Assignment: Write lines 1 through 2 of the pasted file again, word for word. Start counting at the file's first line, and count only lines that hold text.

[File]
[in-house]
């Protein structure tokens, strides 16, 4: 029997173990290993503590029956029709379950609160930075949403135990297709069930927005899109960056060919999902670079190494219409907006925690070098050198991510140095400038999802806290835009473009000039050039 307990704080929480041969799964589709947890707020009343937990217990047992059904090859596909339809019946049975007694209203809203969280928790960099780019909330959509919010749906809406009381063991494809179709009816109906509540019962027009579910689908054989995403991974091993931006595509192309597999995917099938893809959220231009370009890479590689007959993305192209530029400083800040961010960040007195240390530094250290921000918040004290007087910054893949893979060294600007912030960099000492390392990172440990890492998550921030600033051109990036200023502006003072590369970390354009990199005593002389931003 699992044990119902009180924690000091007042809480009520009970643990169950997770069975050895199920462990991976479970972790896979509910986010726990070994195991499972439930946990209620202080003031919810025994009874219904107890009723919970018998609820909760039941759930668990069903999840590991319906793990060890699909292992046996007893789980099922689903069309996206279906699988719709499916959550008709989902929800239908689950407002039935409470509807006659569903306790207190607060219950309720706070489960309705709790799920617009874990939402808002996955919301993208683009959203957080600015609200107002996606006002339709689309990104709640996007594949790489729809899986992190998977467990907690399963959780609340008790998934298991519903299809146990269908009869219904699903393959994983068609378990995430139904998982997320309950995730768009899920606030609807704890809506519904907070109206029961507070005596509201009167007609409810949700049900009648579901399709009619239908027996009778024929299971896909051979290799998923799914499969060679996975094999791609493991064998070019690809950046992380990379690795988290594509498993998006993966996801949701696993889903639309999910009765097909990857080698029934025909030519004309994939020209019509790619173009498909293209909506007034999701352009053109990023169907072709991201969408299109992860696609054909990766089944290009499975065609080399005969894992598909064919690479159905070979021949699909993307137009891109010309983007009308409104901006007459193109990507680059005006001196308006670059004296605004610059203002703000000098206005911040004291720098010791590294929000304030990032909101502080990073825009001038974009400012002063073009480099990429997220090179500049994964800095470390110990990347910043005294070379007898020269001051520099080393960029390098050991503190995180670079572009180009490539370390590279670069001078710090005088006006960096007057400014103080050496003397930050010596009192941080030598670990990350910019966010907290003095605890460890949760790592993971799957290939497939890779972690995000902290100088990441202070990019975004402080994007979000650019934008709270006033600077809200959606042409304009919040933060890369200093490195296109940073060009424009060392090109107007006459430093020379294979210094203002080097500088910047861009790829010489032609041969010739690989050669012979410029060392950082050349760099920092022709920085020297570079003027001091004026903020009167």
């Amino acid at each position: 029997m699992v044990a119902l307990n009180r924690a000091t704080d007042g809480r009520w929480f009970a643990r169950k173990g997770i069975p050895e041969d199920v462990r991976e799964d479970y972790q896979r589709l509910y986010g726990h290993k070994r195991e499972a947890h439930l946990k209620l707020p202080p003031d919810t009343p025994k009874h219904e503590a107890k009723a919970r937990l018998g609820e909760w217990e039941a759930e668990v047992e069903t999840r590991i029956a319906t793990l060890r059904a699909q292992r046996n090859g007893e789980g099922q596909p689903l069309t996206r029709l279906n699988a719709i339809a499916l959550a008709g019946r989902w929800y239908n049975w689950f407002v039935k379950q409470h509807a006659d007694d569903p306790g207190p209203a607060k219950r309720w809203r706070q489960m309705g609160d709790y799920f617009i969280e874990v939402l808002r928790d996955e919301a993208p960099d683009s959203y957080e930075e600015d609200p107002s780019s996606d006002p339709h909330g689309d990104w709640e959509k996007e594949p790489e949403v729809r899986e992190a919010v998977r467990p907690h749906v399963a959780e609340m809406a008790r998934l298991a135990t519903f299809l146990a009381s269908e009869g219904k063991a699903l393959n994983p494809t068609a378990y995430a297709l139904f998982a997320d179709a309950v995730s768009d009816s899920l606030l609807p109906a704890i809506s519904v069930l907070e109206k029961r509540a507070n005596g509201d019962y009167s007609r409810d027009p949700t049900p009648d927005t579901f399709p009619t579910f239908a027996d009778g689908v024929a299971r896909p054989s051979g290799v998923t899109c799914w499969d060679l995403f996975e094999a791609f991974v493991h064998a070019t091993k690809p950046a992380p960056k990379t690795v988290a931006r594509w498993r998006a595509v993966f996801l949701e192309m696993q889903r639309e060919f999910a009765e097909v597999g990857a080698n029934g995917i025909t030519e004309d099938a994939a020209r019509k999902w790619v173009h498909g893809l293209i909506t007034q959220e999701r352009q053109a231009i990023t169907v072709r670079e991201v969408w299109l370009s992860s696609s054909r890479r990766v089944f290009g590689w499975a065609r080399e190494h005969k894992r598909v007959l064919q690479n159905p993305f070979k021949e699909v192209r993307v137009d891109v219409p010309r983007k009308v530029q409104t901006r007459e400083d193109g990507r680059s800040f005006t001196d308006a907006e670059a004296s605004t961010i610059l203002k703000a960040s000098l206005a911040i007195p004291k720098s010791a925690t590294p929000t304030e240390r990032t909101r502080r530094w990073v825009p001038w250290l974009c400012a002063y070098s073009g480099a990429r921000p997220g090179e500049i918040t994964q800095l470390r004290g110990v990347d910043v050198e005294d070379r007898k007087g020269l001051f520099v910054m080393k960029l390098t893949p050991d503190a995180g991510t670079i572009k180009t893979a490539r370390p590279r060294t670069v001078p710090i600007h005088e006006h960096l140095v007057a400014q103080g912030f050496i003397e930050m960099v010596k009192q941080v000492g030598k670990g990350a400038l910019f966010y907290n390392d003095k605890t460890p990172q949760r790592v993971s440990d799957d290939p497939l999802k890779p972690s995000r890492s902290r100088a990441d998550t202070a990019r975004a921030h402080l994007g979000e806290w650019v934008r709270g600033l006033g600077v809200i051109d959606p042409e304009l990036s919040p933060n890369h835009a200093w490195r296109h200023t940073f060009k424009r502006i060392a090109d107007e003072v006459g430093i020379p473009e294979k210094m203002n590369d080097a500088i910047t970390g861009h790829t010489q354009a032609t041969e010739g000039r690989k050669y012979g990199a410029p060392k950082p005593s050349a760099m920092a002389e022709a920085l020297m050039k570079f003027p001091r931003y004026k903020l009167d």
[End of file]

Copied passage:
[in-house]
């Protein structure tokens, strides 16, 4: 029997173990290993503590029956029709379950609160930075949403135990297709069930927005899109960056060919999902670079190494219409907006925690070098050198991510140095400038999802806290835009473009000039050039 307990704080929480041969799964589709947890707020009343937990217990047992059904090859596909339809019946049975007694209203809203969280928790960099780019909330959509919010749906809406009381063991494809179709009816109906509540019962027009579910689908054989995403991974091993931006595509192309597999995917099938893809959220231009370009890479590689007959993305192209530029400083800040961010960040007195240390530094250290921000918040004290007087910054893949893979060294600007912030960099000492390392990172440990890492998550921030600033051109990036200023502006003072590369970390354009990199005593002389931003 699992044990119902009180924690000091007042809480009520009970643990169950997770069975050895199920462990991976479970972790896979509910986010726990070994195991499972439930946990209620202080003031919810025994009874219904107890009723919970018998609820909760039941759930668990069903999840590991319906793990060890699909292992046996007893789980099922689903069309996206279906699988719709499916959550008709989902929800239908689950407002039935409470509807006659569903306790207190607060219950309720706070489960309705709790799920617009874990939402808002996955919301993208683009959203957080600015609200107002996606006002339709689309990104709640996007594949790489729809899986992190998977467990907690399963959780609340008790998934298991519903299809146990269908009869219904699903393959994983068609378990995430139904998982997320309950995730768009899920606030609807704890809506519904907070109206029961507070005596509201009167007609409810949700049900009648579901399709009619239908027996009778024929299971896909051979290799998923799914499969060679996975094999791609493991064998070019690809950046992380990379690795988290594509498993998006993966996801949701696993889903639309999910009765097909990857080698029934025909030519004309994939020209019509790619173009498909293209909506007034999701352009053109990023169907072709991201969408299109992860696609054909990766089944290009499975065609080399005969894992598909064919690479159905070979021949699909993307137009891109010309983007009308409104901006007459193109990507680059005006001196308006670059004296605004610059203002703000000098206005911040004291720098010791590294929000304030990032909101502080990073825009001038974009400012002063073009480099990429997220090179500049994964800095470390110990990347910043005294070379007898020269001051520099080393960029390098050991503190995180670079572009180009490539370390590279670069001078710090005088006006960096007057400014103080050496003397930050010596009192941080030598670990990350910019966010907290003095605890460890949760790592993971799957290939497939890779972690995000902290100088990441202070990019975004402080994007979000650019934008709270006033600077809200959606042409304009919040933060890369200093490195296109940073060009424009060392090109107007006459430093020379294979210094203002080097500088910047861009790829010489032609041969010739690989050669012979410029060392950082050349760099920092022709920085020297570079003027001091004026903020009167």